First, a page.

I think one way you can have quick wins while learning and making a bit of money is to try to do small freelance tasks . I have used Upwork, they have plenty of modular tasks. My only worry is that most of the people there want things fast. I don’t know if this is a good advice for you because I don’t want to put more pressure on yourself. In any case If you have any questions about this I’ll be glad to help.

72 Best Freelance Jobs Websites to Get Remote Freelance Work (Fast)

Take care and be kind to yourself.

1 Like
#15

I’m 39 and have constant feelings of being too old for this. However, sometimes I think it’s helpful to look at the alternative. Give yourself some options. Let’s say I stop coding (which I love doing, like everyone else in here)… so then what? What else am I gonna do with life? Just carry on with my current job for the next 30 years?

There’s absolutely no need to compare yourself with people that have been programming for the past 10 years, or even other beginners. You learn at your own pace and need the patience and determination to know that you will make it one day. Whether that’s in a year, two years or more, it doesn’t matter. And by making it, I don’t mean just “getting a coding job”, I mean using your skills to make something that’s important to you, something you love doing.

Like movies? Make a movie app where you can search names/movies or whatever. Like music? What about some kind of app that shows what’s currently playing on multiple stations with links to them? Like backpacking across Asia? How about an app that shows your route with all the things you saw along the way, plotted on a map perhaps with nice images and descriptions, you can use your own photos even. I know zero react right now, but I bet it can do stuff like that. Get creative.

Side note: I think you’d be better off getting more into JS first, not just the fundamentals. Why learn React if your JS is shaky? React wont last forever, but actual programming skills are transferable. Anyway…

You’ll learn so much by making things. Split your learning into tutorials and a pet project which you love. As you learn more on the tutorials, you’ll find yourself applying these things to your pet project. Before you know it, you’ll be refactoring it all and getting well stuck in. At the end, you’ll have a project that you’re extremely proud of and will be able to talk about how it works, why you chose the technologies you did, why you structured it the way you did…

Once you start making these things, when employers see and hear you, the things you’ve been working on, they’ll know how keen you are.

You have your own interests and your own goals. This is a positive step to move back to the US and the future can be bright, if you stop beating yourself up. You haven’t got be “the best”. That perfectionist thinking is really negative and will hold you back.

Work hard, but remember to rest. Breaks are not bad, they let your brain process the barrage of information you just gave it for the last hour. Good luck! You’ve got this :smile:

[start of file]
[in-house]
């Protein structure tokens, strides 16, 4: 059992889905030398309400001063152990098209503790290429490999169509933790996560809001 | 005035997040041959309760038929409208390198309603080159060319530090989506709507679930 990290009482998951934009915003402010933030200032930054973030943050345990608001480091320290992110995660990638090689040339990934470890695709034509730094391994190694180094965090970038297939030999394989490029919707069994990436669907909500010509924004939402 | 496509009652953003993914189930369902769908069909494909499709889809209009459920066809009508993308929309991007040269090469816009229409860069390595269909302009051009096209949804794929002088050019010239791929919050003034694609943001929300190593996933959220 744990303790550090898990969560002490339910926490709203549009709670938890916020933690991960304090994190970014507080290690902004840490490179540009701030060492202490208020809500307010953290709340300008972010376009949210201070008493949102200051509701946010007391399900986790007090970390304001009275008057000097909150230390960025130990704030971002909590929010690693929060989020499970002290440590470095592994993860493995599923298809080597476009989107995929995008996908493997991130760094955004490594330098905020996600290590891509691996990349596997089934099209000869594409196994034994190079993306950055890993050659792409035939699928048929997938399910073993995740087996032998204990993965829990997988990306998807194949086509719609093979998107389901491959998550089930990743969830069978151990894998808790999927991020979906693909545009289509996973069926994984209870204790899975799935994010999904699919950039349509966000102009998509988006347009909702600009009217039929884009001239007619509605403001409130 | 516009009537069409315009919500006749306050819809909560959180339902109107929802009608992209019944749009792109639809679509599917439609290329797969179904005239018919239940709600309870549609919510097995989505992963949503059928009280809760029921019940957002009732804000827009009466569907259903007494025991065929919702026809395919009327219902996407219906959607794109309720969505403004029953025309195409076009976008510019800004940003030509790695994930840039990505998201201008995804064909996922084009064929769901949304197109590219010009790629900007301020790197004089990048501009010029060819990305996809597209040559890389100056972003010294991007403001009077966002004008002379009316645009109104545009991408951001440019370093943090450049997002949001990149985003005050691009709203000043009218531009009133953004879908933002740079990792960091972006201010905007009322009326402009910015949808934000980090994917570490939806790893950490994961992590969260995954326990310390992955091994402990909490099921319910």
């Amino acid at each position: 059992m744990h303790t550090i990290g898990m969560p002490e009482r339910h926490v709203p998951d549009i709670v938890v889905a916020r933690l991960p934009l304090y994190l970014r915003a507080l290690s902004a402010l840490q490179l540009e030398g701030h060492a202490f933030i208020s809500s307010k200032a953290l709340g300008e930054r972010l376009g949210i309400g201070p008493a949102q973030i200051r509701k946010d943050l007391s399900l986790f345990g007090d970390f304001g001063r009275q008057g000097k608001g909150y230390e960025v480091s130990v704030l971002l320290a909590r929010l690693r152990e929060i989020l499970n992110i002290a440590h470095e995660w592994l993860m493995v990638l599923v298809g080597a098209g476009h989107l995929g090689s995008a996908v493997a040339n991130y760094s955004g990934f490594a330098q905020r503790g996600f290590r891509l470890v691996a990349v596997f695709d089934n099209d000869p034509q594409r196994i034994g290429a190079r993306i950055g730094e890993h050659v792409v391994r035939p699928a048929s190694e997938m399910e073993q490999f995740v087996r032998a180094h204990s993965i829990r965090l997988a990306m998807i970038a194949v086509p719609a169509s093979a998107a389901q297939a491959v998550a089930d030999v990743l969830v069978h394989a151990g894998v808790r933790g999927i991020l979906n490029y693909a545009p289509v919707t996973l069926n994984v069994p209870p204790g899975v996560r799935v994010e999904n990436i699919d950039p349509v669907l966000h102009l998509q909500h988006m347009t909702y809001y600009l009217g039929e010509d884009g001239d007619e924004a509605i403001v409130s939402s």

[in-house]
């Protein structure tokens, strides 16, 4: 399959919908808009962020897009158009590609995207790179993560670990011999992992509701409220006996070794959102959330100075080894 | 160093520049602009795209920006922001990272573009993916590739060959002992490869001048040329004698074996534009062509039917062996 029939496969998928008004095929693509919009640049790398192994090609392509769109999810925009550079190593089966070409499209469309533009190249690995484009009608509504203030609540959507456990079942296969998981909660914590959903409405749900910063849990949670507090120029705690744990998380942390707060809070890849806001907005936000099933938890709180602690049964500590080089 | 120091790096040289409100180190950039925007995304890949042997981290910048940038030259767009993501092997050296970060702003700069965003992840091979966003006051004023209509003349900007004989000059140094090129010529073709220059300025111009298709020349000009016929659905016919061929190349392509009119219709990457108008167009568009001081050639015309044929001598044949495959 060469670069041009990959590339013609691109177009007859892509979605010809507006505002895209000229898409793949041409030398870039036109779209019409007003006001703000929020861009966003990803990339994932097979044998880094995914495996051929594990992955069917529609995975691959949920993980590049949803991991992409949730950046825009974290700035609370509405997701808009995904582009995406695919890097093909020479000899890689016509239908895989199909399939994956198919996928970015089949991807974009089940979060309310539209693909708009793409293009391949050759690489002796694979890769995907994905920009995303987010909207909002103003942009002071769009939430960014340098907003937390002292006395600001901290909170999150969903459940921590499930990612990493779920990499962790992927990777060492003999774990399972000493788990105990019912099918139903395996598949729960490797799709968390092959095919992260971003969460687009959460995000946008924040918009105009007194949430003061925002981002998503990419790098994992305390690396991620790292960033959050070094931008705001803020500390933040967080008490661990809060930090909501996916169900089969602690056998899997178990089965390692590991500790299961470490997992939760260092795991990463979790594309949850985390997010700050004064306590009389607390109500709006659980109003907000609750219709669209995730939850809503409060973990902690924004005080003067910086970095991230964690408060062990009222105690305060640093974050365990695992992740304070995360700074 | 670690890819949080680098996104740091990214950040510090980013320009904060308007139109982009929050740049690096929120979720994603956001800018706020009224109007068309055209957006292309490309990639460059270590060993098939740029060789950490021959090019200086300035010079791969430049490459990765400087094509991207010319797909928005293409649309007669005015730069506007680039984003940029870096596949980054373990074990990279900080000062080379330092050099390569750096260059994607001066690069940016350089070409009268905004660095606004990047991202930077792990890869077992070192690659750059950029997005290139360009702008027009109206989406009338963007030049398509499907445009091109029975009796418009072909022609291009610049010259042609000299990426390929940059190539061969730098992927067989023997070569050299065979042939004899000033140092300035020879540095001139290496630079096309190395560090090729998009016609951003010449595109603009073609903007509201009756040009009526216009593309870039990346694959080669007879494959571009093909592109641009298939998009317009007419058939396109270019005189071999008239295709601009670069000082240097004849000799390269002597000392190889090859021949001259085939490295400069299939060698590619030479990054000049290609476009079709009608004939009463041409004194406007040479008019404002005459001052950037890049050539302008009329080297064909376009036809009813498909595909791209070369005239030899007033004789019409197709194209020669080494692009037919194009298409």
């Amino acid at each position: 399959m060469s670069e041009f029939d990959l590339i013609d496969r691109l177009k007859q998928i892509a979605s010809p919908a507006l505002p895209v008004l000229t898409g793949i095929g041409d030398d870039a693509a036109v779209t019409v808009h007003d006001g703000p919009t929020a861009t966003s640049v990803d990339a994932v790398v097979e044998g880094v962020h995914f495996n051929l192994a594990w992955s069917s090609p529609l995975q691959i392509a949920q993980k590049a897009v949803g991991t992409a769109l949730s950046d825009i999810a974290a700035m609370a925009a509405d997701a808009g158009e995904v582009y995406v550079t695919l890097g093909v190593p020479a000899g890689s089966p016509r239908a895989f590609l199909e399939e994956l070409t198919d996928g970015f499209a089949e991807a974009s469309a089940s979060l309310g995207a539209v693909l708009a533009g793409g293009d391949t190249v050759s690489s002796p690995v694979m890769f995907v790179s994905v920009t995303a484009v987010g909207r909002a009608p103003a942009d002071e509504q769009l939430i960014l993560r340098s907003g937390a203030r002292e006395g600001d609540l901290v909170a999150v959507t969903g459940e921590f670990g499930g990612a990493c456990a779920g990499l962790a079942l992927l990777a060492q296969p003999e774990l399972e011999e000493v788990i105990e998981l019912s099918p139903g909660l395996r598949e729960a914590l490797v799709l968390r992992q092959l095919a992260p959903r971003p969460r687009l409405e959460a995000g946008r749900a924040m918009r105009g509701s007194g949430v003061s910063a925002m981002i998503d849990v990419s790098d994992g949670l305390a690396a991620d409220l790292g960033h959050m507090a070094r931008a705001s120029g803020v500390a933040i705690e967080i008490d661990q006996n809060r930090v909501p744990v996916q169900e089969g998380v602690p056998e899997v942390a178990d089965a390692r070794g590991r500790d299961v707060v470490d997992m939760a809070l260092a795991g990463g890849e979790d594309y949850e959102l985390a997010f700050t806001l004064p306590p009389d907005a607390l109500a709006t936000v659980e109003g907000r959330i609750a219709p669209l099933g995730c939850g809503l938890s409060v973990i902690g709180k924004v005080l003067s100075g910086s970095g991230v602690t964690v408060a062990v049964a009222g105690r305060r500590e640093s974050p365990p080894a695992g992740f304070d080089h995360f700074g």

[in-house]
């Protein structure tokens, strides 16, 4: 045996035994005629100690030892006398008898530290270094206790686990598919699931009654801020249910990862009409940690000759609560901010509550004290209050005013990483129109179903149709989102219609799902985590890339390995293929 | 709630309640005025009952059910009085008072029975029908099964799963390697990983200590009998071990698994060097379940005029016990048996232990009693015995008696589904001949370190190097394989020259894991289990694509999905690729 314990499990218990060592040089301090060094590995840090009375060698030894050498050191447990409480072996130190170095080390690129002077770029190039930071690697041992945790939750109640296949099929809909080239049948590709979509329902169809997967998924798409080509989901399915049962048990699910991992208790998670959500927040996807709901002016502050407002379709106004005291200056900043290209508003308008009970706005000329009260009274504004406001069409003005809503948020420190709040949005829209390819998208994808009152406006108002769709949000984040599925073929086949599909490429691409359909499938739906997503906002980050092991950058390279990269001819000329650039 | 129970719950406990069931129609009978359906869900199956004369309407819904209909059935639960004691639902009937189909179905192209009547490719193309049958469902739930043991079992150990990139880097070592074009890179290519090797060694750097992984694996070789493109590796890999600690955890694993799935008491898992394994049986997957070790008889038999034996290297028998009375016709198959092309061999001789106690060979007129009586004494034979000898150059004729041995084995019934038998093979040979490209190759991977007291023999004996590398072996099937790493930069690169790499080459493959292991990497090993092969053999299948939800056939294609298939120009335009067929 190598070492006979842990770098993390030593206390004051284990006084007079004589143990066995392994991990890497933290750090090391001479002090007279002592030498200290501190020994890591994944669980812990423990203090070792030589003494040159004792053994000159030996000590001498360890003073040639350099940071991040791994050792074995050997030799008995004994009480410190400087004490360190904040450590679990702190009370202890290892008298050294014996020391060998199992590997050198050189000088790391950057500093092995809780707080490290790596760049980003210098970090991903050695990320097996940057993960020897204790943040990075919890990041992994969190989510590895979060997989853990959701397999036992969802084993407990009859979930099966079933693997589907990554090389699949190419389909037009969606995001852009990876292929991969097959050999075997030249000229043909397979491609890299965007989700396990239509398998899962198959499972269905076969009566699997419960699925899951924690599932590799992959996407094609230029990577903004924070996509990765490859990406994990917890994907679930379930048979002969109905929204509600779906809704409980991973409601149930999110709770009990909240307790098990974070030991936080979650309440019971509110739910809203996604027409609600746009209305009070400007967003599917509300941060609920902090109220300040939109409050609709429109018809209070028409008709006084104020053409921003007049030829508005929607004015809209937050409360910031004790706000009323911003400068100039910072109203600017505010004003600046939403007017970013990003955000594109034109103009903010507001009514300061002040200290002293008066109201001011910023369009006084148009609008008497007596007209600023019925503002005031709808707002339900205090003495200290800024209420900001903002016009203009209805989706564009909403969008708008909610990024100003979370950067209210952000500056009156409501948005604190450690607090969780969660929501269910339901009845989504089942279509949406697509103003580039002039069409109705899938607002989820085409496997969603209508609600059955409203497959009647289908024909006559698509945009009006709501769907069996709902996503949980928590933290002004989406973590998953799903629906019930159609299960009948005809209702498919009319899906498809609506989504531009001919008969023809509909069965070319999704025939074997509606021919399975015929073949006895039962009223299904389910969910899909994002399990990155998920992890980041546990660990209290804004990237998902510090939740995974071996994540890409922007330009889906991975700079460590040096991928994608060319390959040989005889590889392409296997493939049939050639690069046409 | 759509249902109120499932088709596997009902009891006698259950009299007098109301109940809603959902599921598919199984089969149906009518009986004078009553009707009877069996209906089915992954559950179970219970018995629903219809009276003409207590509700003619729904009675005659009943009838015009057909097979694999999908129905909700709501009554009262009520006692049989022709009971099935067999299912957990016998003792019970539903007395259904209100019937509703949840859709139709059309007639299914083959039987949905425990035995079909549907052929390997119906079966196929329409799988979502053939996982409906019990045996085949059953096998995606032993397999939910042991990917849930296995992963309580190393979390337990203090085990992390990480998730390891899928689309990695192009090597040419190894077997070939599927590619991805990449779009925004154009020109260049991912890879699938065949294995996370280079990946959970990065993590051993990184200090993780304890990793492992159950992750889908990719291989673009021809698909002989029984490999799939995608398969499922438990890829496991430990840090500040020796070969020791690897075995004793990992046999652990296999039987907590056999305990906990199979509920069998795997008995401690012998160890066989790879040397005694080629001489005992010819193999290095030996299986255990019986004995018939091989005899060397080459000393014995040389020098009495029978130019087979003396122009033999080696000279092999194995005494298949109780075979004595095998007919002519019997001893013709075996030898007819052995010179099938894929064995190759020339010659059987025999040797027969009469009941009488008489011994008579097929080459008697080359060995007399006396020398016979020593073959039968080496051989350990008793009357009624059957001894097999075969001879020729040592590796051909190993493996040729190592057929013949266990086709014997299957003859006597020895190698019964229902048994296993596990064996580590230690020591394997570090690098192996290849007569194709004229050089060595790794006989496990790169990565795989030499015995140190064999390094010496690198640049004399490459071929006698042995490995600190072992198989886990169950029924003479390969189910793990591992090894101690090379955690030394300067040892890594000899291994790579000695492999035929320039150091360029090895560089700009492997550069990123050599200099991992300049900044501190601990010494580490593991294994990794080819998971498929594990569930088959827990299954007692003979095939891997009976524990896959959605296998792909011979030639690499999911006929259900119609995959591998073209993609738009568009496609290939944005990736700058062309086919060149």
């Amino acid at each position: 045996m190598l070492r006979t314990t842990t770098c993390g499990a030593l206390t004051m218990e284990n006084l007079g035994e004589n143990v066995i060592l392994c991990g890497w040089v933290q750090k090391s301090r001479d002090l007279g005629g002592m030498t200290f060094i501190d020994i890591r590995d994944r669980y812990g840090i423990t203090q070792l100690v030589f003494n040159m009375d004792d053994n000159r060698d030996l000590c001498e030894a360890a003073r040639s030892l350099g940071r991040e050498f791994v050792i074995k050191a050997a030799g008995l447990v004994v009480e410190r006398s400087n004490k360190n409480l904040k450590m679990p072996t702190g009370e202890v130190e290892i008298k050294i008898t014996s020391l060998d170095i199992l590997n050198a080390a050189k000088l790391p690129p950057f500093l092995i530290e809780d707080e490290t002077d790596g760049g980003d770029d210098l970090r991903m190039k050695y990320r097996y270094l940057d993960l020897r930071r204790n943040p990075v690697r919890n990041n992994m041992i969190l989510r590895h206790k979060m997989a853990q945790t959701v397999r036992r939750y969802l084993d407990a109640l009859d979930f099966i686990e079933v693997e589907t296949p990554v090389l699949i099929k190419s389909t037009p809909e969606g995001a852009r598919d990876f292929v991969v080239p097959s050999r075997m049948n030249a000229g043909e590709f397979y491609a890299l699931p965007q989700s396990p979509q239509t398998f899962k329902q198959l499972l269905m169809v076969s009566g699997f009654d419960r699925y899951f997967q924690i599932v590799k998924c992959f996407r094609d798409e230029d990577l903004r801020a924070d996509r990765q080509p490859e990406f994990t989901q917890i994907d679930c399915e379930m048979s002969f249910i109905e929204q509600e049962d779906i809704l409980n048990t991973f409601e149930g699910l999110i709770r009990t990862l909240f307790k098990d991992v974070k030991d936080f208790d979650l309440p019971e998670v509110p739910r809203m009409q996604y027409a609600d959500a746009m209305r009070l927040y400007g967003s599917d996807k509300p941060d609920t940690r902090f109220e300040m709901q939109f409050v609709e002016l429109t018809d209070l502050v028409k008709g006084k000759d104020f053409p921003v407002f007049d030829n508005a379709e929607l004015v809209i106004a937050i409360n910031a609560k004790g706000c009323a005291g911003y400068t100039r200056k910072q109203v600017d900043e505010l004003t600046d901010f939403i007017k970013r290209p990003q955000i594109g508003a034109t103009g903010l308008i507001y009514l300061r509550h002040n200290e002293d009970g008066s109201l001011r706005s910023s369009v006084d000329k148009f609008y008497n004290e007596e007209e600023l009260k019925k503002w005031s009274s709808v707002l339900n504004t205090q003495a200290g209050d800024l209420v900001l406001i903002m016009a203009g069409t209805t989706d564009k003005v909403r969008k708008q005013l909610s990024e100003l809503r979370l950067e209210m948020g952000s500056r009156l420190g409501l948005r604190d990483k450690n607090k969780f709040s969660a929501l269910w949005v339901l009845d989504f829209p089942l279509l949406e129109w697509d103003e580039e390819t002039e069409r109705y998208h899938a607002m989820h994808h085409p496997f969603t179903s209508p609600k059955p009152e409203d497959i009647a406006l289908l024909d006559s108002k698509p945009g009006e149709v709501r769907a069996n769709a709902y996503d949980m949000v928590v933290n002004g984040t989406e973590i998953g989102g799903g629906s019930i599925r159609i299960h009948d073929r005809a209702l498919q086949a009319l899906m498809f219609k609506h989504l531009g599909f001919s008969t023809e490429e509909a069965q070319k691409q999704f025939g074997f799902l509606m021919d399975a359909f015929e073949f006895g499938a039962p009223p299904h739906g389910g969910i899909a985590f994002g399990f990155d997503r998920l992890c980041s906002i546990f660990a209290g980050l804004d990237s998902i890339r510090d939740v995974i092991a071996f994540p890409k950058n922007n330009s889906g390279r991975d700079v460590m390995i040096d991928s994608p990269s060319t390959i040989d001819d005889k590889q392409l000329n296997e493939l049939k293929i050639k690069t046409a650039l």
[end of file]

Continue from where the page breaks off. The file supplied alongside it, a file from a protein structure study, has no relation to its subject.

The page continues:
2 Likes
#16

Hi, man! I’m very sad to read that. In such momets I usually watch Nick Vujicic videostories, they help not to give up! Take care of yourself:wink:

#17

you have been studying for 4 years and still can’t have a job?? this is so wierd !!

#18

I am not searching a job, I want my own software company.
I decided to study programming 4 years ago, but I really begun two years ago. In all this time I have learning basic programming with “Learn To code MOCC”, HTML, CSS, Javascript, Lisp, Python, SQL and Databases and right now I am mapping everything with Django.
At the same time I have been working hard on my life, I lost 50 pounds of weight (working out), and I have pay the 50% of my debts(Shootings pictures) and improve my English.

I plan to start to write a Student Information System for sale it as software as a service the next years. And but the way, I live in a very poor country (El Salvador).

So what this is weird about it???

2 Likes
#19

Hi Rigo-Villalta, there is nothing weird about studying for a longer period and not having a job yet.

I’ve been studying for a couple of years now on UX and Front-End. It took me some time to make the switch from human behaviour to tech. It’s a different mind set and I just needed to look at the whole html/css thing from different angles to get the ideas behind the rules.

I don’t like applying rules without being able to consider the alternatives. I need that theory to use the practical part.

But health problems also often kept me away from my study. And it makes it difficult to find a job.

I guess there are many people like us on this forum, who need more time to learn enough to get a job for whatever reason.

I like your reason: wanting to start your own software company.

Good for you! Go for it and make your dreams come true!

1 Like
#20

@basma-hendy

No I don’t think it’s weird to study for 4 years.

I think it might even be normal for many of us, Code Campers. It depends on the circumstances, your goal and where you come from.

And as most courses are in English, students from non-English speaking countries need more time.